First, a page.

• Visit CDC’s Travelers’ Health site for more helpful resources.

While You’re Traveling

  • When driving, pack a cooler with healthy foods and plenty of water to drink.
  • Don’t store insulin or diabetes medicine in direct sunlight or in a hot car; keep them in the cooler too. Don’t put insulin directly on ice or a gel pack.
  • Heat can also damage your blood sugar monitor, insulin pump, and other diabetes equipment. Don’t leave them in a hot car, by a pool, in direct sunlight, or on the beach. The same goes for supplies such as test strips.
  • Staying hydrated is a key point for any trip, but can help you more than you think while flying. Grab a bottle of water once you’re through airport security or ask for water once on the plane. 
  • If you experience hypoglycemia while on a plane, you’ll need to act fast. Always have your own usual hypo treatment & snacks with you (Ex: glucose tabs, glucose gel, glucagon kit, fruit juice, protein bar, cheese & crackers, etc).
  • Find healthy food options at the airport or a roadside restaurant:
    • Fruit, nuts, sandwiches, low sugar yogurt & protein bars
    • Salads with grilled chicken or fish (order dressing on the side)
    • Eggs and omelets
    • Burgers (skip the fries) or try with lettuce wrap instead of a bun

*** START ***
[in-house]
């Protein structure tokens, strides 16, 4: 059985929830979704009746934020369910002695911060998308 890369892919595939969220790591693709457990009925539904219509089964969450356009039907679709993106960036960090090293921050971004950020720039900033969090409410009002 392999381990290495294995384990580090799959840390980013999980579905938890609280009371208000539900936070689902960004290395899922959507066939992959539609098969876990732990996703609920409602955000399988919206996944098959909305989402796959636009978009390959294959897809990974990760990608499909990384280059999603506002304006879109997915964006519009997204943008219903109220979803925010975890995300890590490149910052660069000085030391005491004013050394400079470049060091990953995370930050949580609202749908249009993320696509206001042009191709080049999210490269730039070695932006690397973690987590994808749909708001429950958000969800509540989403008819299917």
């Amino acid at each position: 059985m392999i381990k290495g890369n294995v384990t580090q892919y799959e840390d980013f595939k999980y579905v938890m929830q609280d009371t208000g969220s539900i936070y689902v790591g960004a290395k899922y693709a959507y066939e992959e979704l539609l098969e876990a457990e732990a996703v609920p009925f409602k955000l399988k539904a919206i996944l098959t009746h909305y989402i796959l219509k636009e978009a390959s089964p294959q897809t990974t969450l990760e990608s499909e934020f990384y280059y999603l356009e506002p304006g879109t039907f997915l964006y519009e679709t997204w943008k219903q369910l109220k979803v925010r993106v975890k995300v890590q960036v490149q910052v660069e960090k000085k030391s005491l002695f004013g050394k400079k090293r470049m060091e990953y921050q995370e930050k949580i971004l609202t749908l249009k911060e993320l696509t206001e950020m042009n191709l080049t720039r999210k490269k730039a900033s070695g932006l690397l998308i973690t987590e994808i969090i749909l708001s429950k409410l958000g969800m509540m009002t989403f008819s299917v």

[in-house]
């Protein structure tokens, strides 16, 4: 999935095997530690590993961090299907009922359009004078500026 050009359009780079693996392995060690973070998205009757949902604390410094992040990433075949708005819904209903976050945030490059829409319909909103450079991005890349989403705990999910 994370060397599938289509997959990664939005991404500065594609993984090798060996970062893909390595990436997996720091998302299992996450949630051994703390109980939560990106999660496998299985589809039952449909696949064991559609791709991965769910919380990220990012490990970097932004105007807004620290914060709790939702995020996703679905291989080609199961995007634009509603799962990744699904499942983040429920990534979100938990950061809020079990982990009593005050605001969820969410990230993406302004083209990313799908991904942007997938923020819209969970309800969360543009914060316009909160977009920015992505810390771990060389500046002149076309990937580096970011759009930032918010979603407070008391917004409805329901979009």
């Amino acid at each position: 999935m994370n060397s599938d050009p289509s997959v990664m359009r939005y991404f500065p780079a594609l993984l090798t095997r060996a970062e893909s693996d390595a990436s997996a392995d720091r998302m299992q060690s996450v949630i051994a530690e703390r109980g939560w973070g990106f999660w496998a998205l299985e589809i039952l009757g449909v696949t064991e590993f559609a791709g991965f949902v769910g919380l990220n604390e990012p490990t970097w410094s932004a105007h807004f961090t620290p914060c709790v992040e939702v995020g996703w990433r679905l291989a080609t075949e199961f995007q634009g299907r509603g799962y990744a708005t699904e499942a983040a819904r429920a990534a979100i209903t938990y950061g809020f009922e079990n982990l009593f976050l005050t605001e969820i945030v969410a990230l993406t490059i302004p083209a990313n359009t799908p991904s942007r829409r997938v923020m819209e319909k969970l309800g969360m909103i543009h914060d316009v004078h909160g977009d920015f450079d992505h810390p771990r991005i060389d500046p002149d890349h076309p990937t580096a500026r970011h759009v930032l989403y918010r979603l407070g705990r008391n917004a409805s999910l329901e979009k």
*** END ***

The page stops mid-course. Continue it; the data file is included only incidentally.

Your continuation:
• Fajitas (limit the tortillas and rice)
  • Stop and get out of the car or walk up and down the aisle of the plane or train every hour or town to prevent blood clots (people with diabetes are at higher risk).
  • Set an alarm on your phone for taking medicine if you’re traveling across time zones.

Once You’re There

  • Your blood sugar may be out of your target range at first, but your body should adjust in a few days. Check your blood sugar often and treat highs or lows as instructed by your doctor or diabetes educator.
  • If you’re going to be more active than usual, check your blood sugar before and after activity and make adjustments to food, activity, and insulin as needed.
  • Food is a highlight on vacation. Make a food plan and stick with it. You can use the Diabetes Plate Method as a guide when choosing meals.
  • Don’t overdo physical activity during the heat of the day. Avoid getting a sunburn and don’t go barefoot, not even on the beach.
  • High temperatures can change how your body uses insulin. You may need to test your blood sugar more often and adjust your insulin dose and what you eat and drink.